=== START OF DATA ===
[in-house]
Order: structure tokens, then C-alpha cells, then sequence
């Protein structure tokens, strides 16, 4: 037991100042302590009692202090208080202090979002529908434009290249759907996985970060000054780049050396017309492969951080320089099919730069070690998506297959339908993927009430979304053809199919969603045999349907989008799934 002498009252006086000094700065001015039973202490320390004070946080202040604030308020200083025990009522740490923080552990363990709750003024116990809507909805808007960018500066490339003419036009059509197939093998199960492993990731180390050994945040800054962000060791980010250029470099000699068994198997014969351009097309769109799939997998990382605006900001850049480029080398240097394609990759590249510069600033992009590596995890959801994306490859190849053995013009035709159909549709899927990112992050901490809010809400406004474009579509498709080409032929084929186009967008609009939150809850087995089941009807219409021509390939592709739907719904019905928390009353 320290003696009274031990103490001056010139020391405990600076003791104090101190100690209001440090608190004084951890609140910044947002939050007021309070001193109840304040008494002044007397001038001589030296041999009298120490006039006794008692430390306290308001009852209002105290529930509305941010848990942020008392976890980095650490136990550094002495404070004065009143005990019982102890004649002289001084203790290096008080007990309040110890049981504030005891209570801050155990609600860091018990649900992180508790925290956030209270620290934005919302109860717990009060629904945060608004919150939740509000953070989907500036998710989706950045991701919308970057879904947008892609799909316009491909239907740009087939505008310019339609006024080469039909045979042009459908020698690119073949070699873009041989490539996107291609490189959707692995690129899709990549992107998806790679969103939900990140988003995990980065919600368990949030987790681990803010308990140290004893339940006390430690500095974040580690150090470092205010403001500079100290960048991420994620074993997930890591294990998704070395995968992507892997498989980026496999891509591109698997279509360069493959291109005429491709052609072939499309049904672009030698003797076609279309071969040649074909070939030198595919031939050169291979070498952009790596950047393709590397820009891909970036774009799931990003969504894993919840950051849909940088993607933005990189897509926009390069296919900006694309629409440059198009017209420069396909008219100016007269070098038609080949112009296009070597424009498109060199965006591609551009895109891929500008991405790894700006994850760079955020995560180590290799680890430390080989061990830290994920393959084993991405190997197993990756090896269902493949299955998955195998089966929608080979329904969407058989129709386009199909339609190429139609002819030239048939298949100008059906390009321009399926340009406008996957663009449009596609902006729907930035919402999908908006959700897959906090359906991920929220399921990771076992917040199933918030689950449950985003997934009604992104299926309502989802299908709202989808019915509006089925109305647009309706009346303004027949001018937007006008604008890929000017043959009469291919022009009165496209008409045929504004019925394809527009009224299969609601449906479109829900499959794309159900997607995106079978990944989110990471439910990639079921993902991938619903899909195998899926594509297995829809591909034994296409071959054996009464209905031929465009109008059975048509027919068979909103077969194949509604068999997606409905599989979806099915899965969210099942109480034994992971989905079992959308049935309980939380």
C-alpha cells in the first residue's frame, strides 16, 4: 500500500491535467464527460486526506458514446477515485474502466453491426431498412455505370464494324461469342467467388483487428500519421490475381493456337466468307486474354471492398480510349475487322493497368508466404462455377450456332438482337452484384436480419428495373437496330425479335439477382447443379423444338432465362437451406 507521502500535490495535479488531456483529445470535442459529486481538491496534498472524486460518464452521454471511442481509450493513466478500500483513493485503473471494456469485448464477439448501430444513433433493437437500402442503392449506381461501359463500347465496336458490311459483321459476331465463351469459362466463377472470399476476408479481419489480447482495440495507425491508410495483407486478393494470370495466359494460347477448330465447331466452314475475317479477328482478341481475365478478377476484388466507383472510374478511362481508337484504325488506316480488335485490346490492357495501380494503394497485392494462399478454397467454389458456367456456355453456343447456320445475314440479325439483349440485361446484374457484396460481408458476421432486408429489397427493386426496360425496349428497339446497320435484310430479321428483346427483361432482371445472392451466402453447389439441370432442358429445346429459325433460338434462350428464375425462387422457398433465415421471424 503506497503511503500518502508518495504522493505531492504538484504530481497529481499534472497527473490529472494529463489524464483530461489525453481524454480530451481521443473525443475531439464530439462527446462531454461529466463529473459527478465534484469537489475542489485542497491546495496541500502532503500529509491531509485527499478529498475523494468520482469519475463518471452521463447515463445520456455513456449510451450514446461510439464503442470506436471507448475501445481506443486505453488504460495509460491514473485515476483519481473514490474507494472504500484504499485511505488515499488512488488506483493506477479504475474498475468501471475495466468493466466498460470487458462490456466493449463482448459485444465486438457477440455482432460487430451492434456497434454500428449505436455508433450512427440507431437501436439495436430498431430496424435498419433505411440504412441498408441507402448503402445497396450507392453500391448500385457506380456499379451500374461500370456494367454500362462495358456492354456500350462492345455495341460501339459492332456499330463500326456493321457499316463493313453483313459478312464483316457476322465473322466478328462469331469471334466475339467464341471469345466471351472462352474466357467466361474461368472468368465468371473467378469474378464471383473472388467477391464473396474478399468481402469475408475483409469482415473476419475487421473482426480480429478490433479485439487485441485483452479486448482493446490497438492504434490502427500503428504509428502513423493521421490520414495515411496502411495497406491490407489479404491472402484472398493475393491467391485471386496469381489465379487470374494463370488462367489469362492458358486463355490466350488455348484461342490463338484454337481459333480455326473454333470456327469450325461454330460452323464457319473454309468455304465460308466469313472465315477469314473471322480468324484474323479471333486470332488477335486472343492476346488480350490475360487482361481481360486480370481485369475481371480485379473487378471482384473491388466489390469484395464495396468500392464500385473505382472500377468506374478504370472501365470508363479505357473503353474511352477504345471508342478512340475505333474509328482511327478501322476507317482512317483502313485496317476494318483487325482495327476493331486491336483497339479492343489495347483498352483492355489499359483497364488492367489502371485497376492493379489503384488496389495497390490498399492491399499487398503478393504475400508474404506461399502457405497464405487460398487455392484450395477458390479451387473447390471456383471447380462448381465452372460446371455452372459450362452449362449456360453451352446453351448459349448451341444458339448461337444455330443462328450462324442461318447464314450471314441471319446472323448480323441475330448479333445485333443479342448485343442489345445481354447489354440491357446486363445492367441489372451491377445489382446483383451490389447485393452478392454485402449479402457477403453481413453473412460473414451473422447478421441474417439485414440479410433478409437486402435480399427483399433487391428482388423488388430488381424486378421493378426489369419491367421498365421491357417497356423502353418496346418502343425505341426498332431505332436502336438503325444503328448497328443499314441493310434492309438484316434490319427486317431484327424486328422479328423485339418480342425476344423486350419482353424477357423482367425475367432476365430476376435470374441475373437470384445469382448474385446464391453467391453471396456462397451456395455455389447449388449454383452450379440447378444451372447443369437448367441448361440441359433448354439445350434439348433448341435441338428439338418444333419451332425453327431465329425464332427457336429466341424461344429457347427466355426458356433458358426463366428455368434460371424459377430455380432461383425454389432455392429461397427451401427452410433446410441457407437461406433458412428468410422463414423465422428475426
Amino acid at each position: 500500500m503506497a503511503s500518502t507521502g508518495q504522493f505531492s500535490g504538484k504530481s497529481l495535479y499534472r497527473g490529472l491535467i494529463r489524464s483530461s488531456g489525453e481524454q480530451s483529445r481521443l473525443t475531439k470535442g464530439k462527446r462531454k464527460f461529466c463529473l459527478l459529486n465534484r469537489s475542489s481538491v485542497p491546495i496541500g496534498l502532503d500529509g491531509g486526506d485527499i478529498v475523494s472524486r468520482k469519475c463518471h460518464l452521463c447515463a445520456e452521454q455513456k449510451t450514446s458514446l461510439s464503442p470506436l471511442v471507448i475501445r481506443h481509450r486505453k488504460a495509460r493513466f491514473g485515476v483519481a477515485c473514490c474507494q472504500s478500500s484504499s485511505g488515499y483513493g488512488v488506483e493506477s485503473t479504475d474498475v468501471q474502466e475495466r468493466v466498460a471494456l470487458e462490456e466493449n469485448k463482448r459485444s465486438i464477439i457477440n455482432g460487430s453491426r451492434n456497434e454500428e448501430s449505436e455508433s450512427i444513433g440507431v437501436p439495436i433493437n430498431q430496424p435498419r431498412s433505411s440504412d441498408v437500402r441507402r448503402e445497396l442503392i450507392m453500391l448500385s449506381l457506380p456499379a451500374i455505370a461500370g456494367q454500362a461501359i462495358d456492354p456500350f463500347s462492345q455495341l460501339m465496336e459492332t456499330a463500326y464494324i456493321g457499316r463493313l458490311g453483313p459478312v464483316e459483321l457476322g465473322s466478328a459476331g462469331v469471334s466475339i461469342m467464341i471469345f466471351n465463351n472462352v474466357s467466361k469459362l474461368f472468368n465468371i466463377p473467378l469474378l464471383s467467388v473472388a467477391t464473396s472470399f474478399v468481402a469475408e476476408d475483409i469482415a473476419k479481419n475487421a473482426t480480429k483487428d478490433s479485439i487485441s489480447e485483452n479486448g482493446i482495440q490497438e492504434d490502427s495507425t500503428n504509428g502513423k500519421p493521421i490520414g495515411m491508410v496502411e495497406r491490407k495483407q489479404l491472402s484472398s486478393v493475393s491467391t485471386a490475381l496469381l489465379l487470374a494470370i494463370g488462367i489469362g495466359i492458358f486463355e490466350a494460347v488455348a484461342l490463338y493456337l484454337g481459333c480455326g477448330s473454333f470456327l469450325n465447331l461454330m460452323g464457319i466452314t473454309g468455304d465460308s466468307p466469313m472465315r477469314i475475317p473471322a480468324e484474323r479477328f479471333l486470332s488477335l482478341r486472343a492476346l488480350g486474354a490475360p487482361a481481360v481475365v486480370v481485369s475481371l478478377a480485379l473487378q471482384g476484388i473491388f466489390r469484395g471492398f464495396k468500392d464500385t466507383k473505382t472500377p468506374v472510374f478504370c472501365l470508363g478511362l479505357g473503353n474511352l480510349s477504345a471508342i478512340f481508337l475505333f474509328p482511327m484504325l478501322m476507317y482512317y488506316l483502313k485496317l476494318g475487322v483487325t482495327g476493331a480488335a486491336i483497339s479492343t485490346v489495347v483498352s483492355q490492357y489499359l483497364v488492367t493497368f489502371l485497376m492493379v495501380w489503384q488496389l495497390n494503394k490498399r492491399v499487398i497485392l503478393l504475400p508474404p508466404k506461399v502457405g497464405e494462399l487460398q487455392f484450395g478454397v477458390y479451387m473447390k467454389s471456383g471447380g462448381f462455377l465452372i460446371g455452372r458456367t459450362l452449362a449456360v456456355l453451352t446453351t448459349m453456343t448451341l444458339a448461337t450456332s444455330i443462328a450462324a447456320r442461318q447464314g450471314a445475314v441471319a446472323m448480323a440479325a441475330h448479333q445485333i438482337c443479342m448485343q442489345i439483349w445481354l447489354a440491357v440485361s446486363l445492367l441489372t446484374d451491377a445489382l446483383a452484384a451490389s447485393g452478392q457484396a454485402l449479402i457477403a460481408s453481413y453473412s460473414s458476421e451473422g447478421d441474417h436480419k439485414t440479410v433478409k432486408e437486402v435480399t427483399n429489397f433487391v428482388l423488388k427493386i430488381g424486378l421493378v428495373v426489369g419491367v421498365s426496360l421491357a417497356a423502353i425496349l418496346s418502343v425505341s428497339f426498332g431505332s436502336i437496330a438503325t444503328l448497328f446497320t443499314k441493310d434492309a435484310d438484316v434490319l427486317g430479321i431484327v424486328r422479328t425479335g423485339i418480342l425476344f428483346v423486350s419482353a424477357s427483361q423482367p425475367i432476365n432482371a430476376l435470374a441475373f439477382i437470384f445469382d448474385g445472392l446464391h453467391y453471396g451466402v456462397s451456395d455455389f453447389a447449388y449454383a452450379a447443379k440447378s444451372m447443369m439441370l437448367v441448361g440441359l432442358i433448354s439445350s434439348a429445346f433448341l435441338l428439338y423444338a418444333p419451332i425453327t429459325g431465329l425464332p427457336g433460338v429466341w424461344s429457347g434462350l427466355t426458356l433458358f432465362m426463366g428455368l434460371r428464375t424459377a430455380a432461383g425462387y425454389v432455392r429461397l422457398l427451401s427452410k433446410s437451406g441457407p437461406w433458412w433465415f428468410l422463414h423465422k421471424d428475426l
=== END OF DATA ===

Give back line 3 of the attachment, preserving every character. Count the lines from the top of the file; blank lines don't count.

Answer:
């Protein structure tokens, strides 16, 4: 037991100042302590009692202090208080202090979002529908434009290249759907996985970060000054780049050396017309492969951080320089099919730069070690998506297959339908993927009430979304053809199919969603045999349907989008799934 002498009252006086000094700065001015039973202490320390004070946080202040604030308020200083025990009522740490923080552990363990709750003024116990809507909805808007960018500066490339003419036009059509197939093998199960492993990731180390050994945040800054962000060791980010250029470099000699068994198997014969351009097309769109799939997998990382605006900001850049480029080398240097394609990759590249510069600033992009590596995890959801994306490859190849053995013009035709159909549709899927990112992050901490809010809400406004474009579509498709080409032929084929186009967008609009939150809850087995089941009807219409021509390939592709739907719904019905928390009353 320290003696009274031990103490001056010139020391405990600076003791104090101190100690209001440090608190004084951890609140910044947002939050007021309070001193109840304040008494002044007397001038001589030296041999009298120490006039006794008692430390306290308001009852209002105290529930509305941010848990942020008392976890980095650490136990550094002495404070004065009143005990019982102890004649002289001084203790290096008080007990309040110890049981504030005891209570801050155990609600860091018990649900992180508790925290956030209270620290934005919302109860717990009060629904945060608004919150939740509000953070989907500036998710989706950045991701919308970057879904947008892609799909316009491909239907740009087939505008310019339609006024080469039909045979042009459908020698690119073949070699873009041989490539996107291609490189959707692995690129899709990549992107998806790679969103939900990140988003995990980065919600368990949030987790681990803010308990140290004893339940006390430690500095974040580690150090470092205010403001500079100290960048991420994620074993997930890591294990998704070395995968992507892997498989980026496999891509591109698997279509360069493959291109005429491709052609072939499309049904672009030698003797076609279309071969040649074909070939030198595919031939050169291979070498952009790596950047393709590397820009891909970036774009799931990003969504894993919840950051849909940088993607933005990189897509926009390069296919900006694309629409440059198009017209420069396909008219100016007269070098038609080949112009296009070597424009498109060199965006591609551009895109891929500008991405790894700006994850760079955020995560180590290799680890430390080989061990830290994920393959084993991405190997197993990756090896269902493949299955998955195998089966929608080979329904969407058989129709386009199909339609190429139609002819030239048939298949100008059906390009321009399926340009406008996957663009449009596609902006729907930035919402999908908006959700897959906090359906991920929220399921990771076992917040199933918030689950449950985003997934009604992104299926309502989802299908709202989808019915509006089925109305647009309706009346303004027949001018937007006008604008890929000017043959009469291919022009009165496209008409045929504004019925394809527009009224299969609601449906479109829900499959794309159900997607995106079978990944989110990471439910990639079921993902991938619903899909195998899926594509297995829809591909034994296409071959054996009464209905031929465009109008059975048509027919068979909103077969194949509604068999997606409905599989979806099915899965969210099942109480034994992971989905079992959308049935309980939380």